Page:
Now that he saw him closely, Phil noticed the beauty of the seven stripes that ran across his brownish-grey and orange fur. Five of these were jet-black, and two were white, tinged with flecks of yellow; the fur on his throat and underneath him was the colour of pure snow, and his forehead flamed with brilliant orange. He seemed on the best of terms with himself and all the world, and his small black eyes were full of fun and humour.

"Did Feathertail offer you any breakfast?" he asked, hopping close to Phil.


"I thought he wouldn't. He doesn't keep such stores as we do. Come with me."

His movements were so rapid that Phil almost lost sight of him before he gained the stump of the hollow tree which was, so to speak, his hall. Out of this hollow led several tunnels, down one of which the Hackee disappeared. Phil ran after him as quickly as he could, and with all his haste, admired the way in which his host had formed his winding gallery. Up and down it led them, through twists and turns that would have puzzled most Squirrels, let alone a boy, until they reached a large snug nest made of dry moss and grasses. It was empty, but still quite warm.

"Those young ones of mine ought to have been up and out more than an hour ago, lazy little creatures!" chuckled the Hackee. "I tell their mother that if they are not more independent before the new brood comes, she will have her hands full."

Diving into another gallery, the Hackee came to a full stop. Phil's eyes were scarcely yet used to "seeing in the dark," but he saw at length that they were standing before a heap of nuts, with grain in plenty, and many acorns; the Hackee had more than provided for his wants.

"We stay in these cosy burrows all through the winter snows," he said, "and only come out when the warm sunshine tells us that spring is here. To do this in comfort we work very hard in the fall to fill our storehouses with nuts and grain. This is only one of them—we have others in different places. Help yourself, and take as many nuts as you like," he went on hospitably. "Here—sit in this corner, and I will crack them for you."

But Phil preferred to crack his own nuts; his teeth, though the Beavers scorned them, were strong enough for this, he thought. They tasted like beaked hazel nuts, but where were the beaks? The Hackee laughed at his bewilderment.

"We carry home nuts in our cheek pouches, four at a time (Why four? Because five would be one too many, of course!), and we are much too sensible, as you might have guessed, to hurt ourselves by those sharp points. We bite them off tidily before we push them into our mouths with our fore-paws, as you will see if you watch us one day. It is fine to be a ground Squirrel, and much safer than living in trees. Down here we are safe from all our enemies—or almost all," he added in a whisper. Then his expression changed, and his sharp ears pointed forward.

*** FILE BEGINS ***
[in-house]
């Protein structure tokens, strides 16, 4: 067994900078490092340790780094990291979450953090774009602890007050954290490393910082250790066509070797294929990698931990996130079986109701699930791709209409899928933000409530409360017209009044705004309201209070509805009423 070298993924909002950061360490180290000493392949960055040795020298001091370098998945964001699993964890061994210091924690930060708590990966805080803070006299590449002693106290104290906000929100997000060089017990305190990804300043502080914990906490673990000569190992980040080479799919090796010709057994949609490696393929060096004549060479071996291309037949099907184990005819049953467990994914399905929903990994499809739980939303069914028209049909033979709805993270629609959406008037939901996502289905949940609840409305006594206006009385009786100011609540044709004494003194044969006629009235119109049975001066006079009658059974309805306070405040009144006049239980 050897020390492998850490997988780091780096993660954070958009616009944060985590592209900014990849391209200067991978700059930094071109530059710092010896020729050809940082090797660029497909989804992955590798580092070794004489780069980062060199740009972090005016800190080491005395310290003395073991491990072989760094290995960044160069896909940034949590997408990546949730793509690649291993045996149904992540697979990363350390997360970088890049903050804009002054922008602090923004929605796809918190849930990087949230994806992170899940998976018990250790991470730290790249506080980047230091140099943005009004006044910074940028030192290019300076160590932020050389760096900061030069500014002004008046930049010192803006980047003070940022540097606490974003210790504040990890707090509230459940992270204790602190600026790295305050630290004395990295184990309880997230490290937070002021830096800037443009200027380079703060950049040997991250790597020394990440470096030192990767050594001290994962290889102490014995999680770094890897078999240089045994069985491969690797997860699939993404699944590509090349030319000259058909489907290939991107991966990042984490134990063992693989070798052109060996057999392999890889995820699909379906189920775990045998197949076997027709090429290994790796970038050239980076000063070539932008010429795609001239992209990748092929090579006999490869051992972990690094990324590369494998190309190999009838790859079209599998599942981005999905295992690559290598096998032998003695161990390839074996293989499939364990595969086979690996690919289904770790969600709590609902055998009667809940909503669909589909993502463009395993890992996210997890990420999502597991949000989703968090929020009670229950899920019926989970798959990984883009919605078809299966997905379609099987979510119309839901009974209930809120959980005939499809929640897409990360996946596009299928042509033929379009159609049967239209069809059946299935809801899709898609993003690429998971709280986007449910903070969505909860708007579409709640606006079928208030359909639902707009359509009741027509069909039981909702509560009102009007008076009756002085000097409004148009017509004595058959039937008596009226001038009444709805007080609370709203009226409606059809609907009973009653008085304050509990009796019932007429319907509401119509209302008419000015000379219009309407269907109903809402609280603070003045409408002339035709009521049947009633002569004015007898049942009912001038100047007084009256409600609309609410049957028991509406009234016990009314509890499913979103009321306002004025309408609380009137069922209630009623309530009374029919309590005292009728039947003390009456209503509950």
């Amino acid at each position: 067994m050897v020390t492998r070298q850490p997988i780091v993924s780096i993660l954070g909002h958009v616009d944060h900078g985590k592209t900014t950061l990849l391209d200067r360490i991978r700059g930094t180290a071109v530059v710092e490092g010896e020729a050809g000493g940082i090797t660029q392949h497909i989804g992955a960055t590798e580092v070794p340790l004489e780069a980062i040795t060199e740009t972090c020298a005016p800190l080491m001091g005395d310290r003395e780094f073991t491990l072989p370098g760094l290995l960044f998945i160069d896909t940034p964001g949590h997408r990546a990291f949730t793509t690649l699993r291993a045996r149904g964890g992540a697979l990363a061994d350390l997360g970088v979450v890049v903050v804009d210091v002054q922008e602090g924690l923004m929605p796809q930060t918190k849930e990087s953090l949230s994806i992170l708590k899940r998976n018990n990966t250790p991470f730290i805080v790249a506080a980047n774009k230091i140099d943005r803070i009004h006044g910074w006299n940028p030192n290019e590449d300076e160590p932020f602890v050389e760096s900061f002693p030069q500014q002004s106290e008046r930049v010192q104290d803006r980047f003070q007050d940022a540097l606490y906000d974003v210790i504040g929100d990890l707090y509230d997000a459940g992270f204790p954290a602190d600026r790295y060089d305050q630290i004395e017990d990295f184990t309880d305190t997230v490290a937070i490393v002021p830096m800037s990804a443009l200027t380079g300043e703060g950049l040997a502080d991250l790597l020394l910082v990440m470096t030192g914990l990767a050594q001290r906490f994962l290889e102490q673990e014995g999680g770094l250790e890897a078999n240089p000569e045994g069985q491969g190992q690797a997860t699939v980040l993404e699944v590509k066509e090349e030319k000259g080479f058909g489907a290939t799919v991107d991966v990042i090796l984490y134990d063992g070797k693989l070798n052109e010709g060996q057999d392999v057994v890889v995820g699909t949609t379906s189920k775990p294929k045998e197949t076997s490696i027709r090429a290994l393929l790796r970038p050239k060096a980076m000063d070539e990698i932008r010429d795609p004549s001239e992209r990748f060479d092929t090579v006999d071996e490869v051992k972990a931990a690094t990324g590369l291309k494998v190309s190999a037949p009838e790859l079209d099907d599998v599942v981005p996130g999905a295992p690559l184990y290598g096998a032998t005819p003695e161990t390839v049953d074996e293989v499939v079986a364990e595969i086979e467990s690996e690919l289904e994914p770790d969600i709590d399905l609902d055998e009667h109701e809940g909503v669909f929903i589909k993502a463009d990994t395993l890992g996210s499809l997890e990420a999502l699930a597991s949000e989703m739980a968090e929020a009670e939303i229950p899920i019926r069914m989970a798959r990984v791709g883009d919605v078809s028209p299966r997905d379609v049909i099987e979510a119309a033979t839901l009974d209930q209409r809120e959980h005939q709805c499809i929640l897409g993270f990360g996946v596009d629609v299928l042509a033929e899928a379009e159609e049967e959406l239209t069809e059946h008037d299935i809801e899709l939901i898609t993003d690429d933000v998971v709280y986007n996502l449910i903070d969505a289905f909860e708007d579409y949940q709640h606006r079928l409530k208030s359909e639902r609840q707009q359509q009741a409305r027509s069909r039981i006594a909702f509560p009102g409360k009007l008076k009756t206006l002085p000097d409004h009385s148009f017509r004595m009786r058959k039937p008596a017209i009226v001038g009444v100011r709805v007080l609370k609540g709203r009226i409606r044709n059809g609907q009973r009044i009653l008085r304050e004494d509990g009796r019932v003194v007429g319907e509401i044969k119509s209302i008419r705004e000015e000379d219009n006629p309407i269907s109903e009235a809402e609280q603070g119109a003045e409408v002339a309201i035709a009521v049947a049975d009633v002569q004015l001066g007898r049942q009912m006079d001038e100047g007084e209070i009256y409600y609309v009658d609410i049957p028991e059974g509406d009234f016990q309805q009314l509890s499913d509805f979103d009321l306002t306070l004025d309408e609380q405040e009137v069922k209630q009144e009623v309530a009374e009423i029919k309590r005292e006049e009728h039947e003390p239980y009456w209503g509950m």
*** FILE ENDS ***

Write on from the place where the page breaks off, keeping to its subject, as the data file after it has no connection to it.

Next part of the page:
"Hark!" he cried.

"Chip-munk-chip-munk!" The call was echoed through the galleries, and the Hackee's merry eyes were full of anger.

"How dare he come here!" he cried, "and calling me in that familiar way too! I'll let him know who is master in this burrow!"

The second Hackee came joyously down the passage, heedless of offence.

"Hallo," he cried, looking at Phil, "whom have we got here? That
Nature child? To be sure. I—"

But Hackee the First interrupted him.

"You have no business to come down here uninvited," he said, fiercely. "I would have you know—"

Before he could finish, the other had flown at him. Their slender tails—Phil was not at all astonished when he heard afterwards that these sometimes were snapped across in battle—whirled round like Catherine wheels; two small furry bodies darted backward and forward; gleaming white teeth tried to take savage bites at soft pink noses. It was a wonder that the Hackees found room to turn as they did in that narrow tunnel.

Phil tried in vain to come between them; they pushed him aside as if he were a bundle of grass, and in a second were at each other again. He was afraid that, like the Otters, they would fight to the death.

But the pugnacious Hackees' rage was spent as suddenly as it had arisen. While Phil imagined they were only gathering their breath for another attack, they had both calmed down.

"I've just been showing him round," said Hackee the First, twisting his tail in Phil's direction.

"Seems a nice boy," said Hackee the Second, feeling Phil's nose anxiously. "I thought I might have bitten it off just now when you got in my way," he said to Phil with much relief, finding it was still there. "Never come between fighting creatures, boy—it's a thankless task."

Phil was quite sure that if he had been his usual size the Hackee would not have chucked him under the chin in that off-hand way, but he did not mind a bit. They were all three sitting before the storehouse, the best of friends, when both chipping Squirrels sprang to their feet in terrified accord, standing for a second as if paralysed with fear. For their keen sense of smell had told them of the approach of the one enemy they dreaded—the soft-footed, silent Stoat.

Now came the use of those twists and turns of the winding passages. Swift as were the movements of the Stoat, he was on strange ground, while the Hackees knew every inch of it. His savage eyes looked like vengeful green fire to Phil, who waited for him in the centre of the gallery, hoping to bar his way. But the Stoat passed by him as if he were not there, and Phil listened with dread for the strangled cry which would mean that one of the Hackees had met his doom. None came; the Stoat had missed a turn in the winding tunnel, and the flying Hackees reached the hollow tree in safety. Once there, it was easy to dive down another burrow and so baffle pursuit, but they were two very frightened Squirrels when at last they stopped for breath.